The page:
Ronke Onadeko, an oil and gas consultant, said the passage of the PIB should address many of the challenges, giving us “varying degrees of success.”
As for Taiwo Oyedele, West African Tax Leader at PwC, speculation was ill-advised as tax provisions are an accounting issue, while tax payments were a matter of the law.
“However, where tax provisions or tax payments are due based on the relevant accounting standards and tax laws, there should be full compliance by all affected entities, whether private or government-owned,” he said.
Mr Oyedele also alluded to the fact that MDAs’ adherence to tax payments is low.
“Unfortunately, the level of tax compliance by MDAs is low, and this needs to change. Non-compliance goes beyond tax provisions in the financial statements to include other taxes such as VAT, PAYE.”
Atiku Samuel, a policy analyst, describes the situation of non-compliance to tax payments by the government agencies as a systemic problem. He said the Federal Inland Revenue Service (FIRS) needs overhauling and a control system.
“First, the Auditor-General report of 2017 revealed how over 200 agencies of government failed to submit their statements, and nothing has happened to anyone since then,” he said.
According to Mr Samuel, the FIRS was also setting a terrible precedent in refusing to pay tax or open its accounting book; making it difficult for the organisation to demand accountability from other government agencies. More so, “there is no clear cut defined framework for taxing government entities. We need to take a quick look at that. It is a question of transparency.”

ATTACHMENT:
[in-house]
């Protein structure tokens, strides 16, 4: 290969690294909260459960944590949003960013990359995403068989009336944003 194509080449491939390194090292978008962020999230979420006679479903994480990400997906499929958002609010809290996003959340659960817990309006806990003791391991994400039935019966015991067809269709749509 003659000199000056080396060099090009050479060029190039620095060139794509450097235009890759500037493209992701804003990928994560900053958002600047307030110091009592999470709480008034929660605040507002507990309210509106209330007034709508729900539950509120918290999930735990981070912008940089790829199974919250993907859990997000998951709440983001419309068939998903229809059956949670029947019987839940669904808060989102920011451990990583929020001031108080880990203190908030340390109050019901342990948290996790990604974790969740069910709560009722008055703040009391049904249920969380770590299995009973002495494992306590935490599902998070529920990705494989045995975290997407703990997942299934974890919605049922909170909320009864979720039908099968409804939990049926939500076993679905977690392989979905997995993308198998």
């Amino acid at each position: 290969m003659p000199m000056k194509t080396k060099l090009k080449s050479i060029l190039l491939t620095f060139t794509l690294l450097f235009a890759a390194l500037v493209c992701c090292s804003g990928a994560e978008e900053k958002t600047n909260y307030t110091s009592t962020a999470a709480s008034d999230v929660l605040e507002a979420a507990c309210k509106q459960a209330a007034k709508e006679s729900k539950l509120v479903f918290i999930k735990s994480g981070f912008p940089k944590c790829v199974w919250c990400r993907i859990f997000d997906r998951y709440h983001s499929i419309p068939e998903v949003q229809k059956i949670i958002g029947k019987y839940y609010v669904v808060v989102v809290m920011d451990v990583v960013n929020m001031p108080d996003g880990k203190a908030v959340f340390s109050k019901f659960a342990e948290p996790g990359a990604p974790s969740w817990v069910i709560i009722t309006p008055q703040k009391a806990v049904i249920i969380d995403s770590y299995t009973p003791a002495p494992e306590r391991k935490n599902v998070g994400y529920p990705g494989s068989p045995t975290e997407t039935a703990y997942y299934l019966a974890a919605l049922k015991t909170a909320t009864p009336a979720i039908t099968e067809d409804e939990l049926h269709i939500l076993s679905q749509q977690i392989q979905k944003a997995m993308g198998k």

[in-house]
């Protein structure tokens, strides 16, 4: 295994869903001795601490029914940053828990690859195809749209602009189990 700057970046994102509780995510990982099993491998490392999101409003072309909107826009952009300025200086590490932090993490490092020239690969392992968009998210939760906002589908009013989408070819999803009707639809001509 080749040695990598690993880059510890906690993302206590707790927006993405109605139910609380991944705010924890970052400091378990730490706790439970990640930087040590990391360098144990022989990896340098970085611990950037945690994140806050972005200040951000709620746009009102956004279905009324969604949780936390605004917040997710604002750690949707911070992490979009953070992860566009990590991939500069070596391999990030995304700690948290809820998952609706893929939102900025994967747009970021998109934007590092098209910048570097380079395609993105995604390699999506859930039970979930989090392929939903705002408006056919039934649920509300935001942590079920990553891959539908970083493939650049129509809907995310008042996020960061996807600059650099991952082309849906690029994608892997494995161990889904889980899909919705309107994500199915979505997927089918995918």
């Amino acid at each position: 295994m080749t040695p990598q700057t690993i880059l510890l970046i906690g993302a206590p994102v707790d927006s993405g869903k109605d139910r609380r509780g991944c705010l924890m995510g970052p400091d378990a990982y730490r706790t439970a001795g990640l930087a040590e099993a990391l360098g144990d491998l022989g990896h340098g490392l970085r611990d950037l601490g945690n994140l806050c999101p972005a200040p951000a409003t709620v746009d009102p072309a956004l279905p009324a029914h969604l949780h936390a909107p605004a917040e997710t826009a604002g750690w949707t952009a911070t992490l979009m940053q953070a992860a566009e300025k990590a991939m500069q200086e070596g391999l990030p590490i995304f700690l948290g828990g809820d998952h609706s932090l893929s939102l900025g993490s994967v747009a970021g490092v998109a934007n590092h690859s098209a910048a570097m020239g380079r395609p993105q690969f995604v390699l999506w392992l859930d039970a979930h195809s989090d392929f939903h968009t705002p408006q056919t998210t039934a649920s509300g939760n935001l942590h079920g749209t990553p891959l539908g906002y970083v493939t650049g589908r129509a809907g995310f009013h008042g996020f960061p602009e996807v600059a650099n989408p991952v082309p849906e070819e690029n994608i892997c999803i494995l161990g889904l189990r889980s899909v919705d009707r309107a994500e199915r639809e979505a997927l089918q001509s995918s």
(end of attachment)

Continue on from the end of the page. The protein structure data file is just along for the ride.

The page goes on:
And while the planned Petroleum Industry Bill (PIB) should, in theory, address some of these challenges, “we need more than the Bill to make the oil and gas sector a sane environment.”
Mr Samuel also highlighted the need for special courts that will solely deal with transparency and accountability issues in government; this would address financial misconduct.
From the preceding, it is clear there is a need for mechanisms that ensure NNPC and its subsidiaries remit revenue to the FG account. As a result, Nigeria may yet fund its budget, reduce local and foreign borrowings, and facilitate developmental programmes.
The Auditor-General has also described non-remittance of revenue by government agencies as a factor responsible for Nigeria’s debt burden. Through its audit reports, the office of the Auditor-General had recommended appropriate sanctions to defaulting agencies and a workable template for the NNPC and its subsidiaries.